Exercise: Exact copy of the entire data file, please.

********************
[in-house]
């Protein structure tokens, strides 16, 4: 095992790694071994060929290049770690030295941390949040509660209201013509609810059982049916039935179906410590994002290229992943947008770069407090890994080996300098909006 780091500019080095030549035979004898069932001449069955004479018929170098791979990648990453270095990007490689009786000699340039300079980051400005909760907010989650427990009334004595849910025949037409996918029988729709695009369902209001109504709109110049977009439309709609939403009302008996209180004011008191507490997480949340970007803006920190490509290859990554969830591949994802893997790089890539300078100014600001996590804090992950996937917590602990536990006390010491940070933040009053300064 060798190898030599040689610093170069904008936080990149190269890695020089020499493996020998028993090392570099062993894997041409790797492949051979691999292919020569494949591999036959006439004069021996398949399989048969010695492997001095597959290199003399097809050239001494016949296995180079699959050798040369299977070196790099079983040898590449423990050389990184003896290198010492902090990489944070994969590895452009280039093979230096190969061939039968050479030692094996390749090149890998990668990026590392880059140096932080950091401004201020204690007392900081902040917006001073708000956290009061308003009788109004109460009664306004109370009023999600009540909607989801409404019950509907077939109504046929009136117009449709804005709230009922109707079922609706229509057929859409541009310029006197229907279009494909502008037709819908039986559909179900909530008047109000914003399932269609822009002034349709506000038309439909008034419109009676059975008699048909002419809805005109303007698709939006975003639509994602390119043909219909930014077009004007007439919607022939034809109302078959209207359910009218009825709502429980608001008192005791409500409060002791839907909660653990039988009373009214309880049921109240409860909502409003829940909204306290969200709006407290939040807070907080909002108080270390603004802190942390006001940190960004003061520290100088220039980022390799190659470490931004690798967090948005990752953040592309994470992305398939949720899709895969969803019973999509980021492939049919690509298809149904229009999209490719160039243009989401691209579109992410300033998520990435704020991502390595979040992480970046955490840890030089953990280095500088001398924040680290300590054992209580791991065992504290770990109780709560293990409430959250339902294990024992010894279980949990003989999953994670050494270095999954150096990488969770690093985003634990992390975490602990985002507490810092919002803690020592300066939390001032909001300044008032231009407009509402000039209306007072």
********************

[in-house]
């Protein structure tokens, strides 16, 4: 095992790694071994060929290049770690030295941390949040509660209201013509609810059982049916039935179906410590994002290229992943947008770069407090890994080996300098909006 780091500019080095030549035979004898069932001449069955004479018929170098791979990648990453270095990007490689009786000699340039300079980051400005909760907010989650427990009334004595849910025949037409996918029988729709695009369902209001109504709109110049977009439309709609939403009302008996209180004011008191507490997480949340970007803006920190490509290859990554969830591949994802893997790089890539300078100014600001996590804090992950996937917590602990536990006390010491940070933040009053300064 060798190898030599040689610093170069904008936080990149190269890695020089020499493996020998028993090392570099062993894997041409790797492949051979691999292919020569494949591999036959006439004069021996398949399989048969010695492997001095597959290199003399097809050239001494016949296995180079699959050798040369299977070196790099079983040898590449423990050389990184003896290198010492902090990489944070994969590895452009280039093979230096190969061939039968050479030692094996390749090149890998990668990026590392880059140096932080950091401004201020204690007392900081902040917006001073708000956290009061308003009788109004109460009664306004109370009023999600009540909607989801409404019950509907077939109504046929009136117009449709804005709230009922109707079922609706229509057929859409541009310029006197229907279009494909502008037709819908039986559909179900909530008047109000914003399932269609822009002034349709506000038309439909008034419109009676059975008699048909002419809805005109303007698709939006975003639509994602390119043909219909930014077009004007007439919607022939034809109302078959209207359910009218009825709502429980608001008192005791409500409060002791839907909660653990039988009373009214309880049921109240409860909502409003829940909204306290969200709006407290939040807070907080909002108080270390603004802190942390006001940190960004003061520290100088220039980022390799190659470490931004690798967090948005990752953040592309994470992305398939949720899709895969969803019973999509980021492939049919690509298809149904229009999209490719160039243009989401691209579109992410300033998520990435704020991502390595979040992480970046955490840890030089953990280095500088001398924040680290300590054992209580791991065992504290770990109780709560293990409430959250339902294990024992010894279980949990003989999953994670050494270095999954150096990488969770690093985003634990992390975490602990985002507490810092919002803690020592300066939390001032909001300044008032231009407009509402000039209306007072």